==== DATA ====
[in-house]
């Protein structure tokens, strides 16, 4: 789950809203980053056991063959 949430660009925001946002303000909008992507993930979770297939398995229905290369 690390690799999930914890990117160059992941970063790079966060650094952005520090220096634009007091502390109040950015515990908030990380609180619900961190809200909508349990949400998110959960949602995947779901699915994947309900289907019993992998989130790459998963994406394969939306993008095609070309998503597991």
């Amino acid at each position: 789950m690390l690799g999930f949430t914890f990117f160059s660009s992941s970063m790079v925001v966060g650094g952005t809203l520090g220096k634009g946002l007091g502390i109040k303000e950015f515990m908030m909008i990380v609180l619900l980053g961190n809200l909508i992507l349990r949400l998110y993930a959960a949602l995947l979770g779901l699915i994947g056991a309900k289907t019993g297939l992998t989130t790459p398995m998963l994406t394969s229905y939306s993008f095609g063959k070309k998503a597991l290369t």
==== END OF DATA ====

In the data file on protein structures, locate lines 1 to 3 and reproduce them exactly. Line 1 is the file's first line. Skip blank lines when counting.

[in-house]
């Protein structure tokens, strides 16, 4: 789950809203980053056991063959 949430660009925001946002303000909008992507993930979770297939398995229905290369 690390690799999930914890990117160059992941970063790079966060650094952005520090220096634009007091502390109040950015515990908030990380609180619900961190809200909508349990949400998110959960949602995947779901699915994947309900289907019993992998989130790459998963994406394969939306993008095609070309998503597991």
């Amino acid at each position: 789950m690390l690799g999930f949430t914890f990117f160059s660009s992941s970063m790079v925001v966060g650094g952005t809203l520090g220096k634009g946002l007091g502390i109040k303000e950015f515990m908030m909008i990380v609180l619900l980053g961190n809200l909508i992507l349990r949400l998110y993930a959960a949602l995947l979770g779901l699915i994947g056991a309900k289907t019993g297939l992998t989130t790459p398995m998963l994406t394969s229905y939306s993008f095609g063959k070309k998503a597991l290369t």